Review: Gary Mitchell's new play Smiley provides 'genuinely entertaining evening of theatre'
SMILEY, the title of Gary Mitchell’s new play premiered at the Lyric Theatre tonight, is not the adjective you would associate with the guy who has documented the tough world of Loyalism. And received death threats for his efforts.
Yet although Mitchell is known for plays like Trust, with their anger and uncut violence, he has also co-written a couple of satirical Christmas shows for the Lyric with titles like Forget Turkey (We’re going to Phuket).
What is so clever about Smiley is that Mitchell here combines both strands in a gloriously bleak, Tarantino-esque comedy about football and Northern Ireland’s current state of play.
In the stands, or stalls, we lapped up the tale of our small man, brilliantly played by Michael Codron, who falls foul of Tara, the local godmother (chilling Jo Donnelly). She continues the great paramilitary traditions via scams that involve buying up people’s debts. She has Smiley by the overdraft and once you add in some personal history, including the fact his sexy ex-wife has a special relationship with her husband, the whole thing sizzles.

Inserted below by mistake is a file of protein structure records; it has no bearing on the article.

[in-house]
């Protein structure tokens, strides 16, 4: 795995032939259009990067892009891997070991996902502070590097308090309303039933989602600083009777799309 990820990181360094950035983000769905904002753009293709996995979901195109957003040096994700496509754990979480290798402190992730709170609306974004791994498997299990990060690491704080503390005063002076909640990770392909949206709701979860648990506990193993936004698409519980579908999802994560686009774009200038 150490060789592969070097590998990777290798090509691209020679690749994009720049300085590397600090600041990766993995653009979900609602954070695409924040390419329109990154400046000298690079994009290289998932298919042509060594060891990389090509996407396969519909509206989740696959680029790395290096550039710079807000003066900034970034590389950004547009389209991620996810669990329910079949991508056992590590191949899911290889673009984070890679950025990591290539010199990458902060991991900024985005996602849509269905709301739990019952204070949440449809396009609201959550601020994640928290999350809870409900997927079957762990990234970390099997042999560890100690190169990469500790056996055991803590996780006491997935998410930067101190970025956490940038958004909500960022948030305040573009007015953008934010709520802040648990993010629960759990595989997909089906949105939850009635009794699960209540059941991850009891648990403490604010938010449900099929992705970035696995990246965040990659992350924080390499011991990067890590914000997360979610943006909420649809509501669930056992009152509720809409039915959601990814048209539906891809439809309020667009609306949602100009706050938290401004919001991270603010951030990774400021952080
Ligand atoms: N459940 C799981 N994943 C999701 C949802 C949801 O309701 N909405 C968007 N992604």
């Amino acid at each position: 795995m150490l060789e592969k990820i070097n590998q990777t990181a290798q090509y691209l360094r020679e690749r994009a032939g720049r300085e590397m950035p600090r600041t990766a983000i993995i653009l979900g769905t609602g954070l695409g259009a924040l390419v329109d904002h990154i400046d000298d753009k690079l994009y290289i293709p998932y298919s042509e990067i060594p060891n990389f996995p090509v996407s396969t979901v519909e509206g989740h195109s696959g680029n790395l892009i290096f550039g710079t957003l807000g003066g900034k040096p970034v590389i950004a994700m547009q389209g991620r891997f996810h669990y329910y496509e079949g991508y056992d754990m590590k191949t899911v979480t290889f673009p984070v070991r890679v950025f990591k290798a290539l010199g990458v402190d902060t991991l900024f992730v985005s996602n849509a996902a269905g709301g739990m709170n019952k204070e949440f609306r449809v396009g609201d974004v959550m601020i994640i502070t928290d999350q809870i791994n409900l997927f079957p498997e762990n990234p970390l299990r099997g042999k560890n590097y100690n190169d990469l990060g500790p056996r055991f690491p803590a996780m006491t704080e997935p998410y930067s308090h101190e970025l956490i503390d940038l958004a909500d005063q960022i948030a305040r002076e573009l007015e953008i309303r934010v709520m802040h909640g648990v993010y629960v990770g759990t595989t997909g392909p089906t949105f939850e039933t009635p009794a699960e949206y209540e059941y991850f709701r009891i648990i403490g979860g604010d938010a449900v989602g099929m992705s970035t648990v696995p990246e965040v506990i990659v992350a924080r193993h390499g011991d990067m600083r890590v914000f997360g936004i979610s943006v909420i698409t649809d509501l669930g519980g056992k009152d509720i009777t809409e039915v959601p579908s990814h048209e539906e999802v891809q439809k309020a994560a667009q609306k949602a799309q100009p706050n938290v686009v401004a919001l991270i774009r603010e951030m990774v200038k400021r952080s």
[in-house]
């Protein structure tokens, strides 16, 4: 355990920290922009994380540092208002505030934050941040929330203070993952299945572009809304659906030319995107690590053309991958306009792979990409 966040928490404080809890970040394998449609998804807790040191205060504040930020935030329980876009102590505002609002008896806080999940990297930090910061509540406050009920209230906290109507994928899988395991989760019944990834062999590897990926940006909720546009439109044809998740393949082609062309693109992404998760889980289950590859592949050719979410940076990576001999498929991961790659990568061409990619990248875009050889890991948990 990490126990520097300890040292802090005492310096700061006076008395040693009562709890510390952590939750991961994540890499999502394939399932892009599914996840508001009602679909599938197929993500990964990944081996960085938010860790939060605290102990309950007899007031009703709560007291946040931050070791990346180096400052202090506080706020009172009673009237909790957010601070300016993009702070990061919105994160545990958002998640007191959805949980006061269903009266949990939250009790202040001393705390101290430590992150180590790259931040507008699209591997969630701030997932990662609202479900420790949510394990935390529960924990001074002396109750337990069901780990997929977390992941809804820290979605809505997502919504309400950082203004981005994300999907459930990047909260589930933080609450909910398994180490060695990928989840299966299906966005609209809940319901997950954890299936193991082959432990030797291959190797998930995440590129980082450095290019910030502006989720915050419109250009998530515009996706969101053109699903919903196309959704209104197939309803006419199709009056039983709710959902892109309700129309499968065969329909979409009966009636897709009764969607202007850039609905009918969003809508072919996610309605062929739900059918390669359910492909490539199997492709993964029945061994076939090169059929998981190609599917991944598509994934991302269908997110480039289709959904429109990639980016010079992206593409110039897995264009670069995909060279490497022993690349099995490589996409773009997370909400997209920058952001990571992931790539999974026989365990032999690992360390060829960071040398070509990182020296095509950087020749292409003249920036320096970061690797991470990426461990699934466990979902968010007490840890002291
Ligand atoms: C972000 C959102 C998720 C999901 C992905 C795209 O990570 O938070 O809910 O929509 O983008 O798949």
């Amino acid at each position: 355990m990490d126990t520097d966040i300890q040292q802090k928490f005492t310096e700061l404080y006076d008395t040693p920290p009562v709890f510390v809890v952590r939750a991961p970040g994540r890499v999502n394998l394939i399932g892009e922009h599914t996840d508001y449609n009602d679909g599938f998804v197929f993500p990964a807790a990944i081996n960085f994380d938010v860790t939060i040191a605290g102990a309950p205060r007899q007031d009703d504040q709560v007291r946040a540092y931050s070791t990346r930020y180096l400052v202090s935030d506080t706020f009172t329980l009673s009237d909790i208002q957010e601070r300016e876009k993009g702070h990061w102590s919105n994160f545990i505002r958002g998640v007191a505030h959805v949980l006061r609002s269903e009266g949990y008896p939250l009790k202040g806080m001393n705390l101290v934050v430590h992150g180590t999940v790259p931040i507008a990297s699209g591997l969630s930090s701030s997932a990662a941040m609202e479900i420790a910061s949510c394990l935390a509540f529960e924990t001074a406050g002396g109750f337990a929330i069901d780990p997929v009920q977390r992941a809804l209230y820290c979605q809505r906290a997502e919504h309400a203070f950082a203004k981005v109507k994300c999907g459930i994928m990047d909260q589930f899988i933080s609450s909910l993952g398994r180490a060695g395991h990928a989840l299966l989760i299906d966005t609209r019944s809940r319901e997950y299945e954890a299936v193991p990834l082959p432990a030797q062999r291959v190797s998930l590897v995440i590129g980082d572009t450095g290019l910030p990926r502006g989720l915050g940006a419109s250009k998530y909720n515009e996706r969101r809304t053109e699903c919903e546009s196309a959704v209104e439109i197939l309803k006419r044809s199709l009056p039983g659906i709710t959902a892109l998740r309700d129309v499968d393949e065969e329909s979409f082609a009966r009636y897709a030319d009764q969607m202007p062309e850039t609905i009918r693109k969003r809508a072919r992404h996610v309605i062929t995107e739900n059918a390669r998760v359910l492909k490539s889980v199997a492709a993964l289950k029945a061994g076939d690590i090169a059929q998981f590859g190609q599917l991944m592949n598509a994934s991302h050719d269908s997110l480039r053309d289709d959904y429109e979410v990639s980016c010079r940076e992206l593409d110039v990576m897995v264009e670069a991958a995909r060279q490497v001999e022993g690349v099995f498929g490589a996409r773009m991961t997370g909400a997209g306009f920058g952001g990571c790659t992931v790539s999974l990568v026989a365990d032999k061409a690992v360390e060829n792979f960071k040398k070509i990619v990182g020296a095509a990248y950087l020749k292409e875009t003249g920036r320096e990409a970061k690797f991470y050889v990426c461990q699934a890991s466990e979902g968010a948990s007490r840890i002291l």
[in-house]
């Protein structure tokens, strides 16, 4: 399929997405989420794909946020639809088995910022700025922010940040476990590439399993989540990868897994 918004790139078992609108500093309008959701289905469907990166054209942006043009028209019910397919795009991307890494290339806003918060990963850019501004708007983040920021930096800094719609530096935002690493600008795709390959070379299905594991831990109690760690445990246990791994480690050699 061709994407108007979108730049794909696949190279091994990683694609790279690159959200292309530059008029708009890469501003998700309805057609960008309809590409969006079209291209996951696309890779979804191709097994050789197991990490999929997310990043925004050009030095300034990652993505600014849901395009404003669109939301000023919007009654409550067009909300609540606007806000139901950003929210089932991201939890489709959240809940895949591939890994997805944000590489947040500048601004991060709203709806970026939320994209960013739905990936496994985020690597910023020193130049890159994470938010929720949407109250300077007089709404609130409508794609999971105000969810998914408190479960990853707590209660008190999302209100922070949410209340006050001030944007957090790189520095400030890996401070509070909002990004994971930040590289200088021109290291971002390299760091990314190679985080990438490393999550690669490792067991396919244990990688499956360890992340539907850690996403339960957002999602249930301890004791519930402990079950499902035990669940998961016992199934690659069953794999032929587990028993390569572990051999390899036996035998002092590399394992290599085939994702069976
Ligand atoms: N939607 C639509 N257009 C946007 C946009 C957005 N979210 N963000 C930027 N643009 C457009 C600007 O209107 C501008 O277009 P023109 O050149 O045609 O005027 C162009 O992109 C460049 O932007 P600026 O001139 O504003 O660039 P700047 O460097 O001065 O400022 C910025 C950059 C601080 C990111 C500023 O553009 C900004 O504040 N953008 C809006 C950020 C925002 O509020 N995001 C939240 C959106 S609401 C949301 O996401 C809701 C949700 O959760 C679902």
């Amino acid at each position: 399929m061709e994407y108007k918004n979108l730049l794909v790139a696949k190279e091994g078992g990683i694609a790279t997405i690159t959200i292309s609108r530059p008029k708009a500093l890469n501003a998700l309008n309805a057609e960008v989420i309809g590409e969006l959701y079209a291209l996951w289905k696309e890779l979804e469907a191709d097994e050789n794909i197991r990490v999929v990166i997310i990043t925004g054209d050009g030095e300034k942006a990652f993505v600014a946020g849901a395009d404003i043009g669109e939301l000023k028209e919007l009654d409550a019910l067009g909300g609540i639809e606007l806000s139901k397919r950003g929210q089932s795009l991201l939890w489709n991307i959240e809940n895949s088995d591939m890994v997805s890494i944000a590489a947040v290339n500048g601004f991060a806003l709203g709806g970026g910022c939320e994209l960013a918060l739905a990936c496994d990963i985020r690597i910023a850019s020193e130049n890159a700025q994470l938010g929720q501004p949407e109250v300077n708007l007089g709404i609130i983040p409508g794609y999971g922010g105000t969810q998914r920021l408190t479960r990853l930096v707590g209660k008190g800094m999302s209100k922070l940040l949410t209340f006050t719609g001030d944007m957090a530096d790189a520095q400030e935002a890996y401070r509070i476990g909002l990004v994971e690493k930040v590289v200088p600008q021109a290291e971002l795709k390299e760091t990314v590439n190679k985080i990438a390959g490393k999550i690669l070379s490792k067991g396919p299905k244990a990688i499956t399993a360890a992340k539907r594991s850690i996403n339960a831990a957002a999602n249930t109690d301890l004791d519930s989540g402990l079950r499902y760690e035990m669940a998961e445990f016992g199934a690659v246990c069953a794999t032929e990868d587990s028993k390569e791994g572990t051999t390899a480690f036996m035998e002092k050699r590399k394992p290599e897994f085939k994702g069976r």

It’s dark and funny and Mitchell uses quick scene changes and a split stage to great effect. At the start, we see society here divided into the thuggish torture of poor Smiley, a benign Elvis impersonator, Aaron, and glorious tranny girlfriend/boyfriend, Cameron. And in the middle, young Charlie, a girl footie player with talent who’s looking after her sick mother and wants a better life.
Yep, it’s all pretty symbolic but done with great deftness. And as always in Mitchell’s work, there are great lines. Football brings out the worst in people. Well yes, and there was a big laugh for the moment Tara’s henchman Malcolm, whom we warm to when he reveals he’s illiterate, says that gays have it made because their parades are never stopped.
It’s a genuinely entertaining evening of theatre, directed cleverly by Conall Morrison.
:: Smiley runs until July 2. For details and booking visit lyrictheatre.co.uk